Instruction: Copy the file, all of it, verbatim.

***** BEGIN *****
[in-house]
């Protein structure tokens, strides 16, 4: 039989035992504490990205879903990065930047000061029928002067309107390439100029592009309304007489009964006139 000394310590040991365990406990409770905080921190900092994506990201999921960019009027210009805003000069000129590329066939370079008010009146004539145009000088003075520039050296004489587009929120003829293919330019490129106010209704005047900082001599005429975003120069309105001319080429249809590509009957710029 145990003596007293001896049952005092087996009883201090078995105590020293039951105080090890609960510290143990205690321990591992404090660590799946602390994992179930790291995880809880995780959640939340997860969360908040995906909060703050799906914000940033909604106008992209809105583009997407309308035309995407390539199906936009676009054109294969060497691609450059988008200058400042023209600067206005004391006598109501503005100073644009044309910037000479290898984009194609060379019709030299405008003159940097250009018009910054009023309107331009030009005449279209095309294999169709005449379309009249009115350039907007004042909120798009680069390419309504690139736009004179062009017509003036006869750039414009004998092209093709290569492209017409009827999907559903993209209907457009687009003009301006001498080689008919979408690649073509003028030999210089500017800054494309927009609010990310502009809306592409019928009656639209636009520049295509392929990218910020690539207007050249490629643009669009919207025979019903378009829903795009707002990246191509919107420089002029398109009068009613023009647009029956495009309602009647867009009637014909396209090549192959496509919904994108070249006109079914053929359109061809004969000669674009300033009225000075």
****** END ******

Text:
[in-house]
């Protein structure tokens, strides 16, 4: 039989035992504490990205879903990065930047000061029928002067309107390439100029592009309304007489009964006139 000394310590040991365990406990409770905080921190900092994506990201999921960019009027210009805003000069000129590329066939370079008010009146004539145009000088003075520039050296004489587009929120003829293919330019490129106010209704005047900082001599005429975003120069309105001319080429249809590509009957710029 145990003596007293001896049952005092087996009883201090078995105590020293039951105080090890609960510290143990205690321990591992404090660590799946602390994992179930790291995880809880995780959640939340997860969360908040995906909060703050799906914000940033909604106008992209809105583009997407309308035309995407390539199906936009676009054109294969060497691609450059988008200058400042023209600067206005004391006598109501503005100073644009044309910037000479290898984009194609060379019709030299405008003159940097250009018009910054009023309107331009030009005449279209095309294999169709005449379309009249009115350039907007004042909120798009680069390419309504690139736009004179062009017509003036006869750039414009004998092209093709290569492209017409009827999907559903993209209907457009687009003009301006001498080689008919979408690649073509003028030999210089500017800054494309927009609010990310502009809306592409019928009656639209636009520049295509392929990218910020690539207007050249490629643009669009919207025979019903378009829903795009707002990246191509919107420089002029398109009068009613023009647009029956495009309602009647867009009637014909396209090549192959496509919904994108070249006109079914053929359109061809004969000669674009300033009225000075």